ANNA MEHLER PAPERNY
From Saturday’s Globe and Mail
Last updated Monday, Feb. 20, 2012 10:06PM EST
Hours after his birth, stiff-limbed and trembling, Carter was whisked away to a bassinet in a neonatal intensive care unit and fed morphine through a dropper.
He broke out in sweats, a fine sheen clinging to his neck and scalp, when, weeks later, nurses started to wean him off. His mother, Laura, who asked to be identified by her first name only, knew exactly what he was going through: She’d experienced withdrawal before.
Carter is one of a growing number of Canadian babies born with neonatal abstinence syndrome, an addiction to drugs their mothers took while pregnant. These aren’t the “crack babies” that made headlines in the 1980s. Doctors attribute this rise to the use and abuse of prescription opioids: the painkillers fuelling Canada’s fastest-growing addiction – and the methadone used to treat it.
Last year, at least 1,057 babies were born in Canada with NAS, an 18-per-cent increase over the year before, according to the Canadian Institute for Health Information. In Ontario, that number increased by a third in a year; in Manitoba, it more than doubled. As the incidents go up, so does the cost: The national average hospital stay for NAS infants last year was 15 days.
“There’s a sense of urgency, for sure,” said Gideon Koren, a pediatrician at the Hospital for Sick Children in Toronto. “The numbers have increased staggeringly.”
Canadians pop more prescription opioids than almost any country in the world, behind only the United States and Belgium. The number of opioid-related deaths in Ontario equals the number of drivers killed in motor-vehicle accidents annually. Spurred by the spiralling human and financial cost of opioid addiction, some provinces are trying to better track these drugs and their use.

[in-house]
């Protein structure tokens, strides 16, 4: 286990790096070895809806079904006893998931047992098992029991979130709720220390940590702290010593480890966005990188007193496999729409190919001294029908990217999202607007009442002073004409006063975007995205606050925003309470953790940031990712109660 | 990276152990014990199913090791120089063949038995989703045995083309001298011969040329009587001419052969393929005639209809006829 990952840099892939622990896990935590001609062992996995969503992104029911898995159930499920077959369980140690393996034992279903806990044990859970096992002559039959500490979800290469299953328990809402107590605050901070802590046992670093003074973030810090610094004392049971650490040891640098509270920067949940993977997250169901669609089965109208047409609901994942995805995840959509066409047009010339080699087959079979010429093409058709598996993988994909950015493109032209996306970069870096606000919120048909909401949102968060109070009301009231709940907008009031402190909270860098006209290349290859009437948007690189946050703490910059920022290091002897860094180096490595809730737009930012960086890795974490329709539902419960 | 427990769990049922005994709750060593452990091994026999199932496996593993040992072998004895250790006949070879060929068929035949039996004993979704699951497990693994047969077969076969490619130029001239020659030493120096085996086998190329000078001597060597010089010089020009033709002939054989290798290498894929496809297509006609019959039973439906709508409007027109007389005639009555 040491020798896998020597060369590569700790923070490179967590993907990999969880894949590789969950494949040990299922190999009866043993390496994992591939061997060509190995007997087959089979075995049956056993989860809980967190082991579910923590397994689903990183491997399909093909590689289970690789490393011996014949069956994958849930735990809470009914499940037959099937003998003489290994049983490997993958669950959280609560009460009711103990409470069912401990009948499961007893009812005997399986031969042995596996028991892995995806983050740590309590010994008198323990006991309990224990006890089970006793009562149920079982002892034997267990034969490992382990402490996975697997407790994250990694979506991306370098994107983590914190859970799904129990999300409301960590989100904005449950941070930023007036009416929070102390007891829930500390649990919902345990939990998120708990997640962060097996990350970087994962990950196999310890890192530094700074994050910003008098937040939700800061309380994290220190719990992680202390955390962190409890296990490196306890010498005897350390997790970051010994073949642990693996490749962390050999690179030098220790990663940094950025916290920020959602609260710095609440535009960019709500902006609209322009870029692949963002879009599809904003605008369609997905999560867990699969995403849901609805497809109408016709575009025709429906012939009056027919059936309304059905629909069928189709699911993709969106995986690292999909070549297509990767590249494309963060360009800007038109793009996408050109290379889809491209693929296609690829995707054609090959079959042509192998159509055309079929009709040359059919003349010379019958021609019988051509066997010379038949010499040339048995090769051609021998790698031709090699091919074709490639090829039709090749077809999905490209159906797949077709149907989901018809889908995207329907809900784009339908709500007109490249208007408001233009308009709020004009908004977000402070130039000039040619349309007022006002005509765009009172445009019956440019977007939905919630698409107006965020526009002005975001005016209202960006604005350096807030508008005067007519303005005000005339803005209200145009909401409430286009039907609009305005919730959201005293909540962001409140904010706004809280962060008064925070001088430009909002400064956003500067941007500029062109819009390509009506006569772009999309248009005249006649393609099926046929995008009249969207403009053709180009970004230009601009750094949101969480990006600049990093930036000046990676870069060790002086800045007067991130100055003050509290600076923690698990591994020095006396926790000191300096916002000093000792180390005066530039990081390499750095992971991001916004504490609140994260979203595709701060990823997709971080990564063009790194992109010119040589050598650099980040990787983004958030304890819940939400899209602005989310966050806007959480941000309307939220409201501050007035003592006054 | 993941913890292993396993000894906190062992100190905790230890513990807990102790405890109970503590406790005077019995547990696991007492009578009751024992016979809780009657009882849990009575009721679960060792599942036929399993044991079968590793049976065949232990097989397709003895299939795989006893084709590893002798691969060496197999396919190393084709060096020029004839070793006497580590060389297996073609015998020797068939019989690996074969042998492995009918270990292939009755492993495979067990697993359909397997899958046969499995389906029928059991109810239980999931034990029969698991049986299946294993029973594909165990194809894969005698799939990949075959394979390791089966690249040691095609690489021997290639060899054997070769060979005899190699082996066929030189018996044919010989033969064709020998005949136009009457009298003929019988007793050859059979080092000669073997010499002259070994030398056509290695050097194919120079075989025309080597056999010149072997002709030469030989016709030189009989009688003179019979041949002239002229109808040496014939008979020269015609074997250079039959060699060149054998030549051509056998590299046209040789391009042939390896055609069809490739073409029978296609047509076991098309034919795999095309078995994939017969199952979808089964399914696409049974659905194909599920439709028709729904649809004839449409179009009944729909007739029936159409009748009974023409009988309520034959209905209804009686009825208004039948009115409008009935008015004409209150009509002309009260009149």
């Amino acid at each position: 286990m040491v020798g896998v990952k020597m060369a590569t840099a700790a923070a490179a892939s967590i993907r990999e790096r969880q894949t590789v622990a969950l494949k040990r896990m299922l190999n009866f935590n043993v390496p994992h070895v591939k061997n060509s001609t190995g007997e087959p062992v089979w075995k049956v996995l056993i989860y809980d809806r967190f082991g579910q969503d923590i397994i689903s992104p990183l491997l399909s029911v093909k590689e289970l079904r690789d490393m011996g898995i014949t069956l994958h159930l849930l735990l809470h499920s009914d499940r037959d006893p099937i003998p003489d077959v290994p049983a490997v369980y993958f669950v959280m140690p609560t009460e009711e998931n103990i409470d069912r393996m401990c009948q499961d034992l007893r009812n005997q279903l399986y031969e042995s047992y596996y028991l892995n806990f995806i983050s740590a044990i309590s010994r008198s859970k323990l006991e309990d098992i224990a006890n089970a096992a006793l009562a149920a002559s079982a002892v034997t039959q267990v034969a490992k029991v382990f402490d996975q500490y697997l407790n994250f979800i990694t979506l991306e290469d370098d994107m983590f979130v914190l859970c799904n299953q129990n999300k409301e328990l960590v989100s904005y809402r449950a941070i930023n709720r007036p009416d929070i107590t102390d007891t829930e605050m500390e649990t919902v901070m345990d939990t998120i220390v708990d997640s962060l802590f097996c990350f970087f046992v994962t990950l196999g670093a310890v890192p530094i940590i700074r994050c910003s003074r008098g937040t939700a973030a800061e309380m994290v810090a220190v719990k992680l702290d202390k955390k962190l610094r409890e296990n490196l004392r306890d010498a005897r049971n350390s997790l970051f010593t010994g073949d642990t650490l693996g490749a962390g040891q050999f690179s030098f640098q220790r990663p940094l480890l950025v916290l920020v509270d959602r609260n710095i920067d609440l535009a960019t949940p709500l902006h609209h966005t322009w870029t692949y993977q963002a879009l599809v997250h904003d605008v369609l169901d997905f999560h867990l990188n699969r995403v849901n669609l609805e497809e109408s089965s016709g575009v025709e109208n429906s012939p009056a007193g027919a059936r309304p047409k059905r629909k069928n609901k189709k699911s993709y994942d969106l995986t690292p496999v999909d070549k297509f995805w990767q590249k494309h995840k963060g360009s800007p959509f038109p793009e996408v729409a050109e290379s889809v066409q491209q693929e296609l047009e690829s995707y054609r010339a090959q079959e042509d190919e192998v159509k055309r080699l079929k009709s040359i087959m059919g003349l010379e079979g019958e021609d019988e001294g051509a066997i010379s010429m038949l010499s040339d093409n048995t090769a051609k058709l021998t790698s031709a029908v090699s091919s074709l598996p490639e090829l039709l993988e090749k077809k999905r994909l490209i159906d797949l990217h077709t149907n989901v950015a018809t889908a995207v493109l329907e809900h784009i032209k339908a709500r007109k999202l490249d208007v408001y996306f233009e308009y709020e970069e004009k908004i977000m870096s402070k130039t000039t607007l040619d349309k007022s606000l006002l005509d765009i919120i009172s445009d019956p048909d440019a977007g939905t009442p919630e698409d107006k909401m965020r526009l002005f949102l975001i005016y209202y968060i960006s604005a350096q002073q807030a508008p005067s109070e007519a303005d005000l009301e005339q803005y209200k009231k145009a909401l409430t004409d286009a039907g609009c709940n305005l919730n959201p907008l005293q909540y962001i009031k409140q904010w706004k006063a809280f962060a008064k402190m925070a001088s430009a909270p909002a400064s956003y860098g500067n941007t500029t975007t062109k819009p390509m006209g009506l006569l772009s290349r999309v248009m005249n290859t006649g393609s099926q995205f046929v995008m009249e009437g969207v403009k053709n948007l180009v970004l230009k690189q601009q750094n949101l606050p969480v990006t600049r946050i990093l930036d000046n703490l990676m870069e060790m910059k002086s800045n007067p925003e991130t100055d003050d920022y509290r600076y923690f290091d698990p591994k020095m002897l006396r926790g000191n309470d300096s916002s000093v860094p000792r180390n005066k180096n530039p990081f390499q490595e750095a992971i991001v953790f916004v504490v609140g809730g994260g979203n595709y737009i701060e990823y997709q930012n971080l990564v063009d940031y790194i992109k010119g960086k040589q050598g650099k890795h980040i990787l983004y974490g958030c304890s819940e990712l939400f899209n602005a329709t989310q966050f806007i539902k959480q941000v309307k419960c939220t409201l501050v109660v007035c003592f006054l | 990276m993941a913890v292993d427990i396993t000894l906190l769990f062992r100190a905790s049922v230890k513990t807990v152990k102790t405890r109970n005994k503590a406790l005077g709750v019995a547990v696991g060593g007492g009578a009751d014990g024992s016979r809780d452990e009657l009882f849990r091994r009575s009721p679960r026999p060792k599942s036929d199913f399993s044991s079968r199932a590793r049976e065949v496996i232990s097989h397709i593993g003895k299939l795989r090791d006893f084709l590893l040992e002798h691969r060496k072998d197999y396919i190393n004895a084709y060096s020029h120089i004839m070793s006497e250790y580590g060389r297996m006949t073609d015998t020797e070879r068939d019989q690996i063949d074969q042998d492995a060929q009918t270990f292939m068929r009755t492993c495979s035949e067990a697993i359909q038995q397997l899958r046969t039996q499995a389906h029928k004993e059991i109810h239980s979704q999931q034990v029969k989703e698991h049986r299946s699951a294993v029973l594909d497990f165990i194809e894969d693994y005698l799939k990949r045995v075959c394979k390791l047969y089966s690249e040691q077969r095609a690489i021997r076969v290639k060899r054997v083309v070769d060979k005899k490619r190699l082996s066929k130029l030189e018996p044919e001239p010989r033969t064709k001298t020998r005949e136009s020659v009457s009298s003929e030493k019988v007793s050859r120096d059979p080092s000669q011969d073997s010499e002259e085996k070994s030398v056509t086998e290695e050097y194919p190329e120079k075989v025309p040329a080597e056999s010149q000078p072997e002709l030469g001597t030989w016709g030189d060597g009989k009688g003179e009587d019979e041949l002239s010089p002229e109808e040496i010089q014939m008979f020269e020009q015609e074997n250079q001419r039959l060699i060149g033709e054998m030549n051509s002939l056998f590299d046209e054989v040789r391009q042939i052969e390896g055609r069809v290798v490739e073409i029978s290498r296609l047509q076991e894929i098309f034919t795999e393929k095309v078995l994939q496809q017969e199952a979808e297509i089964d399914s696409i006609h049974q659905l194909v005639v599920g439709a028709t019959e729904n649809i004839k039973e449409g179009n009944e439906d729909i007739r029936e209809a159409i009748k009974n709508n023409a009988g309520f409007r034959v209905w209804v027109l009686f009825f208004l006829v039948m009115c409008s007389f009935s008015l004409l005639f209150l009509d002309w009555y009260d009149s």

Last fall Ontario became one of the first jurisdictions in North America to design modernized guidelines setting out a standard of care for NAS. The recommendations include testing women of childbearing age for substance use and diagnosing babies with neonatal abstinence using the same updated scoring system.
In Vancouver a deceptively simple, previously unheard-of approach that keeps addicted babies with their moms while in hospital is proving successful. Facilities in Edmonton and Winnipeg are following suit.
Despite these steps, doctors worry that increasing incidence of NAS is outpacing the health-care system’s ability to treat it.
“A number of clinicians mentioned the fact that they were seeing these babies – more, it seemed, every year … for quite a long period of time,” said Marilyn Booth, executive director of Ontario’s Provincial Council on Maternal and Child Health, which wrote the new guidelines. “It’s not just an Ontario problem. It’s across the country.”
Diagnosed, the condition is treatable. Babies are swaddled and given tiny doses of morphine to ease their withdrawal and monitored for weeks or months in a bassinet in a neonatal ICU before they’re slowly weaned off.
But that diagnosis depends on a woman telling her obstetrician she’s an addict, or a doctor recognizing symptoms once the baby is born. Those can be difficult to spot – as common as excessive crying or sneezing, or as severe as vomiting, rapid breathing and seizures. Some GPs may not realize painkillers prescribed before the woman conceived could affect her pregnancy.
If NAS goes undiagnosed, it can prove serious or fatal.
In her 17 years as a social worker at St. Joseph’s Healthcare in Hamilton, Jodi Pereira has become accustomed to seeing babies hooked on their mother’s meds. “It’s right across the board,” she said. “We used to assume it was always young moms – absolutely not any more.” St. Joe’s neonatal ICU gets about 40 newborn opioid addicts a year. The number and severity of cases are on the rise.